Queensland needs an independent body to investigate complaints against police officers to ensure greater transparency and community confidence in law enforcement.
The Aboriginal and Torres Strait Islander Legal Service (QLD) LTD (ATSILS) is appalled at the alleged behaviour of a police officer in Cunnamulla who was recently filmed threatening to ‘flog’ and ‘hurt’ a member of the community in the south west Queensland township.
ATSILS CEO Mr. Shane Duffy said, “If the investigation substantiates that the police officer indeed made the threats as alleged, then it would be difficult to justify any outcome other than the officer’s dismissal. The officer’s actions (if substantiated) not only undermine the Queensland Police Service’s (QPS) own documented ethical standards and the Queensland Public Service Code of Conduct, but also the local community’s expectations and confidence in law enforcement.
“Police officers are public servants who are entrusted with a range of powers and responsibilities critical to maintaining community safety. The community expects these powers and responsibilities will be exercised in line with the highest standards of professionalism given the level of training police receive and the important role they play in the community.”, Mr. Duffy said.
“If a citizen was to threaten a police officer in the same way this member of the public was threatened in this video, I would guarantee they would be charged. It should be without question that the same standards, in terms of criminal behaviour, should apply to the police as to the wider community”, Mr. Duffy said.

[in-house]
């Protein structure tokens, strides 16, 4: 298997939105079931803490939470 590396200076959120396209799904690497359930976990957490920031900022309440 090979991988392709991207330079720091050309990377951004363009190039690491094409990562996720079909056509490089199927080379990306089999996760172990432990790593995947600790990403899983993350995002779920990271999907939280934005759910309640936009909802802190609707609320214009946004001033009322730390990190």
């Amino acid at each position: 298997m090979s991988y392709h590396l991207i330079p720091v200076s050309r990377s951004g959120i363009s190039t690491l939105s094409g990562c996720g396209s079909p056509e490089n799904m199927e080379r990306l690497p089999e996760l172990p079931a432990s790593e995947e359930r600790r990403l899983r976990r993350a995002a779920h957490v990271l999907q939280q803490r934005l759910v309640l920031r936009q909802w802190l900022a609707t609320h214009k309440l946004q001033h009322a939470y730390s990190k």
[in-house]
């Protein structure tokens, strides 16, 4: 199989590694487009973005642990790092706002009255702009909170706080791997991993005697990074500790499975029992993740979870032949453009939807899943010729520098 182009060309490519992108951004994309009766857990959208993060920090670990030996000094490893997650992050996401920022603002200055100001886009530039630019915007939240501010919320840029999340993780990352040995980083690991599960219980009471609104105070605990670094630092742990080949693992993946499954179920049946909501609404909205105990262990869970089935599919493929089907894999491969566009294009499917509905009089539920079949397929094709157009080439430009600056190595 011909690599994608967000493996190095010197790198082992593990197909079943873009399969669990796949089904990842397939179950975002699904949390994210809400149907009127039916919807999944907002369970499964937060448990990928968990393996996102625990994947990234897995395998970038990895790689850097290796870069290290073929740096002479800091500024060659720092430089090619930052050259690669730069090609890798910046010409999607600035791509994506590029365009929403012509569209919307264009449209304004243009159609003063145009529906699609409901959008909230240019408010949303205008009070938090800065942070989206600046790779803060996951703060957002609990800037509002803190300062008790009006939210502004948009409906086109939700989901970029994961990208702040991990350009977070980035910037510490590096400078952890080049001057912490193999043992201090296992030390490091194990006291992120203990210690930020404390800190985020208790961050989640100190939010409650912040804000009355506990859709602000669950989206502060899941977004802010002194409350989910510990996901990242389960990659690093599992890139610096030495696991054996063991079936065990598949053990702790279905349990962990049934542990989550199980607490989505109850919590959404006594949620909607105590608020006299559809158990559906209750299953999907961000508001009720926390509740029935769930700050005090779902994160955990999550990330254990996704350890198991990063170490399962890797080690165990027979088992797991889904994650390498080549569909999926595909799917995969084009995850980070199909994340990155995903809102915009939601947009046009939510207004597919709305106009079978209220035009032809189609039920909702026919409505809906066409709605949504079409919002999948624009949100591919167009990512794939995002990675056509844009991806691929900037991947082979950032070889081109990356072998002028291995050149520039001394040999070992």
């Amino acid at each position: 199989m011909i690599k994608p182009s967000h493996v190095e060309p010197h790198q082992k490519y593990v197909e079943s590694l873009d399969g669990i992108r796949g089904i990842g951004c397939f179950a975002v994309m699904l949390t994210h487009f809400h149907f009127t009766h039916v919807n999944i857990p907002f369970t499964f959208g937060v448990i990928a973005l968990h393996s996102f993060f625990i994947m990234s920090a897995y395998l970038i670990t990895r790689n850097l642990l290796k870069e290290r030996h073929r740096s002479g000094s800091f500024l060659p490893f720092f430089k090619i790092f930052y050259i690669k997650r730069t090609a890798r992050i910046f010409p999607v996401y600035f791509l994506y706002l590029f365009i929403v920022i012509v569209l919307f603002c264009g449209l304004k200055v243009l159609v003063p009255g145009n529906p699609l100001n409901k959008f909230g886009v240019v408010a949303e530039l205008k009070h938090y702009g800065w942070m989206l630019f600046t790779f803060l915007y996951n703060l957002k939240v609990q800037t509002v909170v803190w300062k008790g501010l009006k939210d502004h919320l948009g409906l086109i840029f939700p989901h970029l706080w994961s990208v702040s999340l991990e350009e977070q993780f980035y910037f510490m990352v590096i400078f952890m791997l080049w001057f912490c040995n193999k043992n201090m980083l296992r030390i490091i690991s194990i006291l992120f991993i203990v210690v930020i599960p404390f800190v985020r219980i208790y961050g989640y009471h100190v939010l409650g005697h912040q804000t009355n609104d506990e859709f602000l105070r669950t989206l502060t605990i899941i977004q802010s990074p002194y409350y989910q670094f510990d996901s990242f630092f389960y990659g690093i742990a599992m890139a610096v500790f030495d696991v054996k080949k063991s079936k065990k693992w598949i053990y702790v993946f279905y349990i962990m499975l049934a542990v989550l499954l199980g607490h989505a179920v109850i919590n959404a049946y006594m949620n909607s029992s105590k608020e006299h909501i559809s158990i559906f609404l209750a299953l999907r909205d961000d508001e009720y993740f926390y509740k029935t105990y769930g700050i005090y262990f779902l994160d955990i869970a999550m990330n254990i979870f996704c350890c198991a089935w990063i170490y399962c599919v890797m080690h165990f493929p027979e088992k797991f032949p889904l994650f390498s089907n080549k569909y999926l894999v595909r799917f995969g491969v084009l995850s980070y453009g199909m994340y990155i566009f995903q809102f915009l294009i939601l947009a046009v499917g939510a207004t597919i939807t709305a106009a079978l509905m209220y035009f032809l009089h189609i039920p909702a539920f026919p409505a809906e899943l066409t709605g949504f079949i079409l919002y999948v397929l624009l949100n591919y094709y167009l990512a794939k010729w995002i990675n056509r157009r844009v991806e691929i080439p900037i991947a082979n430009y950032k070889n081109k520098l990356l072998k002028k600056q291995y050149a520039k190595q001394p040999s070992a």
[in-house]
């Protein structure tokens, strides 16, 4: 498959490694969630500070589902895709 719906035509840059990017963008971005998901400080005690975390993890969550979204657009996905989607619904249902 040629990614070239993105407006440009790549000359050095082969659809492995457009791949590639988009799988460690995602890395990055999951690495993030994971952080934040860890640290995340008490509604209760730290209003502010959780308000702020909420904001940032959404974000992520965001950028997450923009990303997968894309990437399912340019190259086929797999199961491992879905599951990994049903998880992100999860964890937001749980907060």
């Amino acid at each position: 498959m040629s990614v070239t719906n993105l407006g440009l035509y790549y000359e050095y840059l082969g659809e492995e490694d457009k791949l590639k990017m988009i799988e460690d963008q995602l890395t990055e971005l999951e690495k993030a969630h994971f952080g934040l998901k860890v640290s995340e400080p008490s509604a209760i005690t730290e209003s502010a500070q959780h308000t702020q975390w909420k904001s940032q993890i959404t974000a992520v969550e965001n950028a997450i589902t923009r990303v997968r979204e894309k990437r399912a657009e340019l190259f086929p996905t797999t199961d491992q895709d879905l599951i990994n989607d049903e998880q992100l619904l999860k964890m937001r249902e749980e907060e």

ATSILS understands an informal investigation into the incident is being undertaken by the QPS. Our communities have no confidence in the current process of police investigating public complaints against police internally. ATSILS has been calling for a legislative change to this process for decades in line with The Royal Commission into Aboriginal Deaths in Custody (RCIADIC) Recommendation 226 which clearly outlines a way to deal with community confidence in relation to such matters.
Recommendation 226 states that in all jurisdictions the processes for dealing with complaints against police need to be urgently reviewed. The RCIADIC recommended that legislation should be based on the following principle amongst many others, specific to police – That complaints against police should be made to, be investigated by or on behalf of and adjudicated upon by a body or bodies totally independent of Police Services. An independent investigation benefits both the complainant and the police, it ensures greater transparency and thus trust in the police service in general.
Media Contact for Mr Shane Duffy:
A first of its kind, the Act recognises Torres Strait Islander lore in Western Law and establishes a process for the legal recognition of Torres Strait Islander traditional child rearing practice.
‘Meriba Omasker’ and ‘Kaziw Kazipa’ is made up of language terms from Eastern island language and Top Western island languages of the Torres Strait and collectively is translated as ‘for our children’s children’.
Find out more by visiting the Office of the Commissioner (Meriba Omasker Kaziw Kazipa) website:
View the legal information fact sheet developed by Legal Aid QLD, ATSILS QLD and QIFVLS:
Ailan Kastom child rearing practice in Torres Strait Islander families
How do I get Ailan Kastom recognised under the law?
Please be advised that as of the close of business today (30 June 2021), the Aboriginal and Torres Strait Islander Legal Service (QLD) Ltd will no longer be providing legal assistance and community legal education services to communities throughout the Torres Strait Region and Northern Peninsula Area (NPA).
From 1 July 2021, The Torres Strait Regional Authority has appointed – Queensland Indigenous Family Violence Legal Service (QIFVLS) to deliver community legal education services and QIFVLS has also been engaged to provide interim legal services for communities Torres Strait and Northern Peninsula Area Regions.